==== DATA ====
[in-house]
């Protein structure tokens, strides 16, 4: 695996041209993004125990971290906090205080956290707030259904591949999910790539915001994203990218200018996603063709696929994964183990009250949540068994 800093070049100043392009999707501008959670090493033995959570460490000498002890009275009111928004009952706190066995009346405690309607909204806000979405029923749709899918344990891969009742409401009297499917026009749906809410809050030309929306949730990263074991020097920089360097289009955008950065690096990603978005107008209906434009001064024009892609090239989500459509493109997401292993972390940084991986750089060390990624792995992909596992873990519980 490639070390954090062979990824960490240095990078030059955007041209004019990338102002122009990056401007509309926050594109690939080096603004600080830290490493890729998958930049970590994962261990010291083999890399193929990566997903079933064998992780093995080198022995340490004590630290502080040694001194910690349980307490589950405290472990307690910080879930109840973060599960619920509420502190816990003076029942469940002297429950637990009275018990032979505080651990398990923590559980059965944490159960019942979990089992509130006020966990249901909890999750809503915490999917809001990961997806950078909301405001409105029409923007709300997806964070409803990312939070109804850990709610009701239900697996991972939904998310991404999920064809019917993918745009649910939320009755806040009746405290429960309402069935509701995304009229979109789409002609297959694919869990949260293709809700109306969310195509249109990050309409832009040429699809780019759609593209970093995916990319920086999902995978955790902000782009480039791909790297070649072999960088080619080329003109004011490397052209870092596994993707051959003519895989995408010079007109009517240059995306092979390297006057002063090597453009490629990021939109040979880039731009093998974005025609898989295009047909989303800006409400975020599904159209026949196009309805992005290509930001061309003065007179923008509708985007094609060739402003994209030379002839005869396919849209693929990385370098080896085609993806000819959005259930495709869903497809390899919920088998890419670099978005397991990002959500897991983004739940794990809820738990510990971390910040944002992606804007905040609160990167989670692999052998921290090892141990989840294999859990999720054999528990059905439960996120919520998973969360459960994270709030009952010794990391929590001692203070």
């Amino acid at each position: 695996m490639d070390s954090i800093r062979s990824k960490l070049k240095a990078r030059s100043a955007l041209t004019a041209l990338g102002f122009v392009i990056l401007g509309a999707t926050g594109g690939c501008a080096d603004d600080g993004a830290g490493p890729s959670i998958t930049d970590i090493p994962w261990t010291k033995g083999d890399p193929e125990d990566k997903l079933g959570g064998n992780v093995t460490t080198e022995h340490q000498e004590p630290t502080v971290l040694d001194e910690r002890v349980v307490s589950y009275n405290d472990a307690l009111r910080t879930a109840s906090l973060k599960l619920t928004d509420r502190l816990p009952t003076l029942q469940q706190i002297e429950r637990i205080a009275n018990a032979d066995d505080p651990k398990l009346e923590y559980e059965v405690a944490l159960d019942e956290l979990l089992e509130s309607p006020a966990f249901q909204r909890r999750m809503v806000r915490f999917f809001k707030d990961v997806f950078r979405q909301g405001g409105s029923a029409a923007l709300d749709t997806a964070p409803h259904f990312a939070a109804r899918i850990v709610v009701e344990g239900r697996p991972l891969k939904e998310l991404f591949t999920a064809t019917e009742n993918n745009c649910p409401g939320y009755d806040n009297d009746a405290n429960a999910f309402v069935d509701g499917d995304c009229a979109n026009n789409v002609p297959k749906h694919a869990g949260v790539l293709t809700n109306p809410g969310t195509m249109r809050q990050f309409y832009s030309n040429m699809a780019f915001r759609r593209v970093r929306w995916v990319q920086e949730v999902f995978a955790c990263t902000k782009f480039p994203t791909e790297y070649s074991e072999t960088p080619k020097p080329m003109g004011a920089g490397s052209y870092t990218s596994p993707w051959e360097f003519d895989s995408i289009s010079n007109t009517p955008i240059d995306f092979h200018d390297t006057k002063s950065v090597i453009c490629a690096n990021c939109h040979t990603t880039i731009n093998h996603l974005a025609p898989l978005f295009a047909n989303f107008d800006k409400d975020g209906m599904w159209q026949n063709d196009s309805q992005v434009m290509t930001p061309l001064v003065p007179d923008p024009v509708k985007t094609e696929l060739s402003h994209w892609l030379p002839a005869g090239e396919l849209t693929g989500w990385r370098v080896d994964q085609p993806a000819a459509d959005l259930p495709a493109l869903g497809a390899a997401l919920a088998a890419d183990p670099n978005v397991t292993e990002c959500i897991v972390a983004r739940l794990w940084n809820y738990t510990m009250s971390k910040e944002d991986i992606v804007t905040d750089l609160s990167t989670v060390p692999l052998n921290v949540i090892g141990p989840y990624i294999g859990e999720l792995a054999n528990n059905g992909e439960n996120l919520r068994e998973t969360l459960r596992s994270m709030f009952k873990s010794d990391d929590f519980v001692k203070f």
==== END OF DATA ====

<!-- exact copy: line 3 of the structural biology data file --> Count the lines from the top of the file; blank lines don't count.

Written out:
């Amino acid at each position: 695996m490639d070390s954090i800093r062979s990824k960490l070049k240095a990078r030059s100043a955007l041209t004019a041209l990338g102002f122009v392009i990056l401007g509309a999707t926050g594109g690939c501008a080096d603004d600080g993004a830290g490493p890729s959670i998958t930049d970590i090493p994962w261990t010291k033995g083999d890399p193929e125990d990566k997903l079933g959570g064998n992780v093995t460490t080198e022995h340490q000498e004590p630290t502080v971290l040694d001194e910690r002890v349980v307490s589950y009275n405290d472990a307690l009111r910080t879930a109840s906090l973060k599960l619920t928004d509420r502190l816990p009952t003076l029942q469940q706190i002297e429950r637990i205080a009275n018990a032979d066995d505080p651990k398990l009346e923590y559980e059965v405690a944490l159960d019942e956290l979990l089992e509130s309607p006020a966990f249901q909204r909890r999750m809503v806000r915490f999917f809001k707030d990961v997806f950078r979405q909301g405001g409105s029923a029409a923007l709300d749709t997806a964070p409803h259904f990312a939070a109804r899918i850990v709610v009701e344990g239900r697996p991972l891969k939904e998310l991404f591949t999920a064809t019917e009742n993918n745009c649910p409401g939320y009755d806040n009297d009746a405290n429960a999910f309402v069935d509701g499917d995304c009229a979109n026009n789409v002609p297959k749906h694919a869990g949260v790539l293709t809700n109306p809410g969310t195509m249109r809050q990050f309409y832009s030309n040429m699809a780019f915001r759609r593209v970093r929306w995916v990319q920086e949730v999902f995978a955790c990263t902000k782009f480039p994203t791909e790297y070649s074991e072999t960088p080619k020097p080329m003109g004011a920089g490397s052209y870092t990218s596994p993707w051959e360097f003519d895989s995408i289009s010079n007109t009517p955008i240059d995306f092979h200018d390297t006057k002063s950065v090597i453009c490629a690096n990021c939109h040979t990603t880039i731009n093998h996603l974005a025609p898989l978005f295009a047909n989303f107008d800006k409400d975020g209906m599904w159209q026949n063709d196009s309805q992005v434009m290509t930001p061309l001064v003065p007179d923008p024009v509708k985007t094609e696929l060739s402003h994209w892609l030379p002839a005869g090239e396919l849209t693929g989500w990385r370098v080896d994964q085609p993806a000819a459509d959005l259930p495709a493109l869903g497809a390899a997401l919920a088998a890419d183990p670099n978005v397991t292993e990002c959500i897991v972390a983004r739940l794990w940084n809820y738990t510990m009250s971390k910040e944002d991986i992606v804007t905040d750089l609160s990167t989670v060390p692999l052998n921290v949540i090892g141990p989840y990624i294999g859990e999720l792995a054999n528990n059905g992909e439960n996120l919520r068994e998973t969360l459960r596992s994270m709030f009952k873990s010794d990391d929590f519980v001692k203070f």